Energy Audit Coming
The big decision of this meeting is to move ahead with façade repairs for two of our buildings, those with the worst leaks. We had tried patching these areas during previous Local Law 11 work, but this met with minimal success. It is decided that two façades must be taken down to the underlying cement, patched, a waterproof barrier applied and the walls rebricked. Two façades were all we could reasonably ask shareholders to pay for with assessments.
There are many items in our management firm’s report as well, including updates on legal cases, apartment repairs, apartment sales, facility repairs, and a particularly nasty conflict between residents. A separate meeting is scheduled to review proposals for performing the energy audit (Local Law 87). This meeting takes place five days later and a company is chosen to do the audit.
Again, the exterior work is the most important issue at this meeting, and the board approves a contractor to perform this work. There are, however, 16 other items on the agenda, including insurance increases, the first draft of the 2011 financial statement, the management report, J-51 application status, bike room proposals, fees, condition of the roof furniture, apartment transfers, continuing difficulties between neighbors, and other routine items. I am always amazed at how long some of these things take to resolve.
Permits in Order?
Ongoing, as usual, is the exterior work. Our manager and I had met with our engineer and contractor on the status of Department of Buildings permits and where we stand with starting dates, scaffolding, and garden protection during construction. We bring the board up to date. This board meeting seems, on paper, to be rather straightforward, but in closed session we have legal cases to review, energy audit questions, shareholder complaints and conflicts, and other nuts-and-bolts recurring issues.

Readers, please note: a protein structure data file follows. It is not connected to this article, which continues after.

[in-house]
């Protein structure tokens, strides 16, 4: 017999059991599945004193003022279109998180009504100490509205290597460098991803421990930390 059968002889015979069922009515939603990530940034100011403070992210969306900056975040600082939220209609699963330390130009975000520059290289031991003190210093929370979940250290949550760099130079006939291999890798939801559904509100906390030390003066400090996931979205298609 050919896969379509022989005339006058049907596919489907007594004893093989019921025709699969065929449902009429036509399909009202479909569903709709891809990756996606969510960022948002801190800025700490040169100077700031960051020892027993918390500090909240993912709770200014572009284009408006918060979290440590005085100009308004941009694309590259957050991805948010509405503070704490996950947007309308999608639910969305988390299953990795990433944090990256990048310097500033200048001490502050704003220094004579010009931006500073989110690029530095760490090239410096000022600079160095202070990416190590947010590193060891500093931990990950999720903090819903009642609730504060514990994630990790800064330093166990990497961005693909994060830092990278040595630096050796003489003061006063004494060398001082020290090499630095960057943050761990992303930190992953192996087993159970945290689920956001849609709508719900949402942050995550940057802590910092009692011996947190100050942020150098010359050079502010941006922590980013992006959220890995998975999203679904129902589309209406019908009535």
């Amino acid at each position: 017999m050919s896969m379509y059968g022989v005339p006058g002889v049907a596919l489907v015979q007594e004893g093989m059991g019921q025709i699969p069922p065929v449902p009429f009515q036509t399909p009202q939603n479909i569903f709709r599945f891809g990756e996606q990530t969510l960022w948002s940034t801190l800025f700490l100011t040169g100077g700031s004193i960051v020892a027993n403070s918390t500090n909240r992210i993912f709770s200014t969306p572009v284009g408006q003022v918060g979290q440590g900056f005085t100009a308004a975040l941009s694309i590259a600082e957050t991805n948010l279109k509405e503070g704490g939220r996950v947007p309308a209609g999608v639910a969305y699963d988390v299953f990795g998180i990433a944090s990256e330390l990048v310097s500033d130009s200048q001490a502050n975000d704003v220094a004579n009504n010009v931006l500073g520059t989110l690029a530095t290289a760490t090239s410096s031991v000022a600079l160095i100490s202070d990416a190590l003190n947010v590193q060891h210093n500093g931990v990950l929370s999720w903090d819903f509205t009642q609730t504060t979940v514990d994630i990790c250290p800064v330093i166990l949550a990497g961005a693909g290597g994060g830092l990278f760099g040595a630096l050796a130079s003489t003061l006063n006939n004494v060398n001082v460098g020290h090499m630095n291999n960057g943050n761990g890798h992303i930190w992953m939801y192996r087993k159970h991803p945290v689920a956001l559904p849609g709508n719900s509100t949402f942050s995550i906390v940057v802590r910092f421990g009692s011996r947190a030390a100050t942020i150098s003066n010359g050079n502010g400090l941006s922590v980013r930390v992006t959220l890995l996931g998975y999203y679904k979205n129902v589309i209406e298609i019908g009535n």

New Use for Garden
Things move forward on the exterior repairs, although there is non-compliance by the contractor to some items in the contract causing considerable agitation, back and forth, and further meetings with our engineer, contractor, and manager. The work is proceeding although it is noisy, dirty, and disruptive. Generally residents are taking it in stride, although some have found it more difficult than others.
Our treasurer presents a spreadsheet on funding options to the exterior work, which will be discussed in July.
One source of conflict in our co-op is the use, or non-use, of our gardens. Currently, and for some years, the gardens have been off-limits to any activity beyond walking through it, and the two co-op sponsored parties held around Memorial Day and Labor Day. One of our members proposes a one-night “camp out” in the garden for parents and young children. This proposal is approved but will certainly cause some strong response from those opposed to any change in garden activity.
By now, the board begins to look really tired.
This is a really tough meeting. We do not usually meet in August, so a lot has to be decided before we break. As it turns out, we cannot cover everything in this meeting and extra meetings are called. No one likes this, but we have no choice as there are serious time constraints. We set up a meeting on the energy audit for the end of July.
Demolition on one building is ongoing and we have permits for the second to commence within the week. We are slightly ahead of schedule but we are all keeping our fingers crossed that things will move ahead without horrible surprises. The board approves an assessment to help fund the exterior work with additional funds to be withdrawn from our reserves and the sale of corporation-owned apartments. This will be a burden for some, but we have tried to make it as manageable as possible, given the necessity to do this work.